The PathQuery To Cypher Puzzle - Part 1

The conversion of PathQuery To Cypher effectively & accurately is crucial for the Neo4j prototype of InterMine. This post provides a brief overview of Path Query & Cypher and gives you an insight on how we plan to query the InterMine Neo4j database. In upcoming posts, the conversion approach will be discussed.

InterMine Neo4j Logo


If you have read my previous post, you would have an idea of what InterMine is, a data warehousing system which stores complex biological data. Now, one of the main features of InterMine is its fast & flexible querying ability. After all what is the point of storing the data if you can’t retrieve it as per your requirements, fast enough! :)

So, there are two parts to an InterMine data warehouse, front-end and back-end. The new front-end of InterMine is called BlueGenes and is being developed in the BlueGenes Repository. In order to retrieve any data from InterMine, users need to submit some information about the data to BlueGenes. For example, give me all the Experiments in which, the Notch gene in organism Drosophila participates. Now based on this information, BlueGenes generates a Path Query. The back-end part processes this Path Query and returns the required data. You should give a try to the BlueGenes Query Builder, it makes building Path Queries easier, plus the UI is cool.

Path Query

If you would like a detailed explanation about Path Queries, you can find it at The PathQuery API docs. Here I am presenting a much shorter version. First, lets look at a simple PathQuery example.

<query model="genomic" view="Gene.symbol">
  <constraint path="Gene.length" op="&gt;" value="12345"/>

These three lines of XML make up a PathQuery which says, for all the Genes which have the length greater than 12345, give me their Symbols. The PathQuery consists of the following parts.

  • Paths - In the example, Gene.symbol, Gene.length are paths. Paths can be of any arbitrary length, e.g. Protein.gene.homologues.homologue.alleles.alleleClass is also a valid Path.

  • Views - These are the attributes that we want to retrieve from the database. First line in the example shows the view part.

  • Constraints - These are used restrict the matching values i.e. to filter the data. In the example, the second line is the constraint part which says Gene.length > 12345.

As I mentioned, I am not presenting other PathQuery parts line JOINSs, Sort Order etc to keep it simple. If you want to get in detail of PathQuery, you are welcome to checkout The PathQuery API docs.

Querying Neo4j Database

The goal of the project this summer, is to build a prototype of InterMine which uses Neo4j database at the backend. Now, there are three possible ways to query a Neo4j database.

The first two can only be used for creating embedded Neo4j applications i.e. they work when your application runs on same JVM as the Neo4j database instance. In other words, the developed Java application (based on Core Java API or Traversal) and the Neo4j database must reside on the same server.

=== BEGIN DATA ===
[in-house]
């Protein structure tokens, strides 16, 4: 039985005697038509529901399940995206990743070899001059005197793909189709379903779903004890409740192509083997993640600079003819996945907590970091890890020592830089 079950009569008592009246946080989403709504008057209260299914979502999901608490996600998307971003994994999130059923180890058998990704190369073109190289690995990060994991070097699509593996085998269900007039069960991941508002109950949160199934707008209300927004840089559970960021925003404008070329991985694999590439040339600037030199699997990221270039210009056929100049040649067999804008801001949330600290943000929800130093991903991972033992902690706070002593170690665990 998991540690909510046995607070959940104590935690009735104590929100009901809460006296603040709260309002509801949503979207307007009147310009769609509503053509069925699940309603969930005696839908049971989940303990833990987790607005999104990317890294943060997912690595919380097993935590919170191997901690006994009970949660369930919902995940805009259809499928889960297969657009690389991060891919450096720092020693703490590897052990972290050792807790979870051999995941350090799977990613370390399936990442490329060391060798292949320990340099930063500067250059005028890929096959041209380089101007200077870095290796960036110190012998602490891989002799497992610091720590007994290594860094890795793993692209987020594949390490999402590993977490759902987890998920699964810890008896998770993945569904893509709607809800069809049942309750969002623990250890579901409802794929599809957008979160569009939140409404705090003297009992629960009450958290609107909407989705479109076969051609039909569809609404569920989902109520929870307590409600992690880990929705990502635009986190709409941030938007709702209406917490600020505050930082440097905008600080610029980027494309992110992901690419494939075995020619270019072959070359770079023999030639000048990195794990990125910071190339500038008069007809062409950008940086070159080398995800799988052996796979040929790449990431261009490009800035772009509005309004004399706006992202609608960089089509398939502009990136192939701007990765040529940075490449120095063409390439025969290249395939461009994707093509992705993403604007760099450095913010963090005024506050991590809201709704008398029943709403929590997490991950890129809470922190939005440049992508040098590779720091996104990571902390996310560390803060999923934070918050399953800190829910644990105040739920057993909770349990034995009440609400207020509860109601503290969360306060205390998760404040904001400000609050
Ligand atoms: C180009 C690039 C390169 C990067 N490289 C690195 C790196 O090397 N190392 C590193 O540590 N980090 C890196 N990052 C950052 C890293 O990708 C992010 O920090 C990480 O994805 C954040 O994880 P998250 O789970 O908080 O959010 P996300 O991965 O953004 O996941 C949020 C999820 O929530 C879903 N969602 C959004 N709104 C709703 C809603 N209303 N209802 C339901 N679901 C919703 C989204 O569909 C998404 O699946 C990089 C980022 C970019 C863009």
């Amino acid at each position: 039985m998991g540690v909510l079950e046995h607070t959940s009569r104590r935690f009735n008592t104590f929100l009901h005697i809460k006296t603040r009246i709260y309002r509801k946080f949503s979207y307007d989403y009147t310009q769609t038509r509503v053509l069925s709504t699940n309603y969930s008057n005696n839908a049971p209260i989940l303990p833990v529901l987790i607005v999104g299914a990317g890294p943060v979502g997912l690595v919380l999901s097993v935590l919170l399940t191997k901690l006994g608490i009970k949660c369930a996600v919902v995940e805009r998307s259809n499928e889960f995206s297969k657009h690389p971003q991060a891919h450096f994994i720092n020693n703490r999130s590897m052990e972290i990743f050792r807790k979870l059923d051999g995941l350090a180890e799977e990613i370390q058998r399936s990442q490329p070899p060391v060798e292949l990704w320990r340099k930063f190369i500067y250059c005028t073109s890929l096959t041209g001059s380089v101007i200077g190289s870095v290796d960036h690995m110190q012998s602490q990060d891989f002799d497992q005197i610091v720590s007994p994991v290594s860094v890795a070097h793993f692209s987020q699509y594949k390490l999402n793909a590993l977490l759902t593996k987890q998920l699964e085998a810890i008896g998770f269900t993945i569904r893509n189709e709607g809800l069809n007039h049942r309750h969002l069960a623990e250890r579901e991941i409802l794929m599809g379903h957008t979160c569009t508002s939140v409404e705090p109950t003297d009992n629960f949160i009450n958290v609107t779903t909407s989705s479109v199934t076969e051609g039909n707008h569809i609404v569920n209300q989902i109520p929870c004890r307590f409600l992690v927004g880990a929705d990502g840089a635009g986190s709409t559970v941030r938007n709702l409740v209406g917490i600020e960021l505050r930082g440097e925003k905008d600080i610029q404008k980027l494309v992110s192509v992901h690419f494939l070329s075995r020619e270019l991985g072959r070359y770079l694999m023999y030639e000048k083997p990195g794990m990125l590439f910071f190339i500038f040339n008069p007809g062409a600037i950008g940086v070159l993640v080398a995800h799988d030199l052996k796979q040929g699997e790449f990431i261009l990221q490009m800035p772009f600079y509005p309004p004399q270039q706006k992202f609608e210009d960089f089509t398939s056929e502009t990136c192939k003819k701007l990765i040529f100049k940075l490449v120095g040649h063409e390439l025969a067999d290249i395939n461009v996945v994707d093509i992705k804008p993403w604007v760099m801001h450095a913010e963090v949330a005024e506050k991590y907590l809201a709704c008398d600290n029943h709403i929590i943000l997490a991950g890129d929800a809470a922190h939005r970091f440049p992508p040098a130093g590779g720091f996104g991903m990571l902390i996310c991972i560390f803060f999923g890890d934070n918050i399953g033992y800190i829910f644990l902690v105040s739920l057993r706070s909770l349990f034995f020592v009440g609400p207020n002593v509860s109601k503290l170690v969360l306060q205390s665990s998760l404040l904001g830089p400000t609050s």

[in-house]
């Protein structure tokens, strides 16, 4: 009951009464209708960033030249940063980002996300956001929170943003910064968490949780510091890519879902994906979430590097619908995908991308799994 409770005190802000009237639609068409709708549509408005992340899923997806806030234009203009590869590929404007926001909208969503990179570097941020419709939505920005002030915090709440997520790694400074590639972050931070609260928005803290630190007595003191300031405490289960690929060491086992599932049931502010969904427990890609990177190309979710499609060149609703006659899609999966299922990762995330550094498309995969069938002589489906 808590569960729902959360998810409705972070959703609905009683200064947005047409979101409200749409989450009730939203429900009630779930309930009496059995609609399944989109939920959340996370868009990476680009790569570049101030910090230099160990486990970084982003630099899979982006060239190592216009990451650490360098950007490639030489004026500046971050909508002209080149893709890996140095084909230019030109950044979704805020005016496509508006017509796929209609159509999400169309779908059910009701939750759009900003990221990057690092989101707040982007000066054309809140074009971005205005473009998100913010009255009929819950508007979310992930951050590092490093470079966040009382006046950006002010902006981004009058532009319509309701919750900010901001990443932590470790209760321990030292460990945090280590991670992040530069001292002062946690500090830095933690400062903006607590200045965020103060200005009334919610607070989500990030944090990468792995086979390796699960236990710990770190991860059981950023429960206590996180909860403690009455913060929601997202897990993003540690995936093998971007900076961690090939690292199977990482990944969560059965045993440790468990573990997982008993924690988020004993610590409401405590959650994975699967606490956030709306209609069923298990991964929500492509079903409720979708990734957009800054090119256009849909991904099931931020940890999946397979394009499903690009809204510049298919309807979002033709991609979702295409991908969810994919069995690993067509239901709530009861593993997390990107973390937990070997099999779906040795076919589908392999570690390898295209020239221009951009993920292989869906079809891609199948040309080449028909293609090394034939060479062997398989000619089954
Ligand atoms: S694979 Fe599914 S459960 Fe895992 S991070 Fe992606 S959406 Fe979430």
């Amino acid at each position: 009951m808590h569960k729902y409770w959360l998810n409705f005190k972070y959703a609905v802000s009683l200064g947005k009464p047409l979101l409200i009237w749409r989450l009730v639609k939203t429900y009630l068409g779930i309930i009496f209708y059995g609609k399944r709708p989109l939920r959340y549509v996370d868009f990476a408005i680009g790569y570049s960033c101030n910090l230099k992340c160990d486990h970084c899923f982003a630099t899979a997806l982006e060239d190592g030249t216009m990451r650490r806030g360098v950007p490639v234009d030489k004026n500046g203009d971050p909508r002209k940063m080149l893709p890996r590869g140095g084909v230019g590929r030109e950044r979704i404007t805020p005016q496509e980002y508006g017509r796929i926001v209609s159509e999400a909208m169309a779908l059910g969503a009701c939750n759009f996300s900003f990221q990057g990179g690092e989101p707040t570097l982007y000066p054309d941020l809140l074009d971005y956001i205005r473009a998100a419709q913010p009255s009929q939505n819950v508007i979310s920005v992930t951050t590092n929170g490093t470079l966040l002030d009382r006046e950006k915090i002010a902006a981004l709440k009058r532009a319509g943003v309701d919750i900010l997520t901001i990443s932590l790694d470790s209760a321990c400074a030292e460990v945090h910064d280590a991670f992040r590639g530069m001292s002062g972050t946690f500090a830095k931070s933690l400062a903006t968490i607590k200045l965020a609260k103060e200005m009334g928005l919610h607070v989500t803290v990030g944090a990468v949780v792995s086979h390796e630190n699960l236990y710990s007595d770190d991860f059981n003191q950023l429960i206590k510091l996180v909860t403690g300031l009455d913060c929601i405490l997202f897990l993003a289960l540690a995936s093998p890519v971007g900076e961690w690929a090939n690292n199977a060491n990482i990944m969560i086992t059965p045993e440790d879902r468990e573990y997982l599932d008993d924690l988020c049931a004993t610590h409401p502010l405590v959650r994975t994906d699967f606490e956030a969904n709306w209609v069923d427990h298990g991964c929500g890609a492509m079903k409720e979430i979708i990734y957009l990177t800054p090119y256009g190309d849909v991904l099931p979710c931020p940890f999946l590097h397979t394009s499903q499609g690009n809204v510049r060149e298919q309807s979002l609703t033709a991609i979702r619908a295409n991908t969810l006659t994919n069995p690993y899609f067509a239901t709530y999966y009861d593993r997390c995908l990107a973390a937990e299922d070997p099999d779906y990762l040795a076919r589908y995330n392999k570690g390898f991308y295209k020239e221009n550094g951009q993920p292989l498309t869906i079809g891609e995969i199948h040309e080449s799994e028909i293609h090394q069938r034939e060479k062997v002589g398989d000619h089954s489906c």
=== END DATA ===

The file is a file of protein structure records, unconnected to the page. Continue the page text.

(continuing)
On the other hand, Cypher runs on Bolt Protocol which is a client-server protocol designed for database applications. It allows a client to send statements, each consisting of a single string and a set of typed parameters. The server responds to each request with a result message and an optional stream of result records. The massive advantage of this protcol is that, the Neo4j database and the client application need not be there on the same machine. So, I can run the client side application on my machine and run the queries on a database running on any machine on the planet, if it is connected to the Internet. How awesome is that! ^_^

Although, Core Java API & Traversal framework are a bit faster than Cypher, we decided to go with Cypher because of this advantage. Now let’s discuss a bit about Cypher before moving further.


The Cypher Query Language (CQL) aka Cypher is a declarative language that is used to query the Neo4j graph database. Again, if you wanna go in detail, checkout Neo4j Developer Manual. I am barely touching the surface here. So, here is a simple Cypher query example.

MATCH (n:Gene)
WHERE n.length > 12345
RETURN n.symbol

This Cypher query asks Neo4j engine to match all the nodes which are labelled as Genes, and if their length is greater than 12345, then return their symbols. Yeah, this is similar to what the PathQuery example above says. The only difference is that this is in the context of a Graph Database and that was in the context of InterMine which is based on a relational database.

PathQuery To Cypher

Now, we know that the InterMine front-end creates PathQueries which are processed by the IM Path Query Service. Also, the InterMine Neo4j Graph is queried using Cypher. So, in order for BlueGenes to query Neo4j, we need to somehow convert the Path Query into Cypher.

Since the paths in the path query can get arbitrarily big and many other components like JOINs, Sort Order, Constraints are there to add to the complexity, the conversion of Path Query to Cypher is not a trivial task. The converter should convert ANY path query of ANY complexity to cypher. Turns out that this is the hardest and the most time consuming part of the project.

In the next part, I am going to cover the approach that we are going to use for PathQuery to Cypher conversion. So stay tuned!

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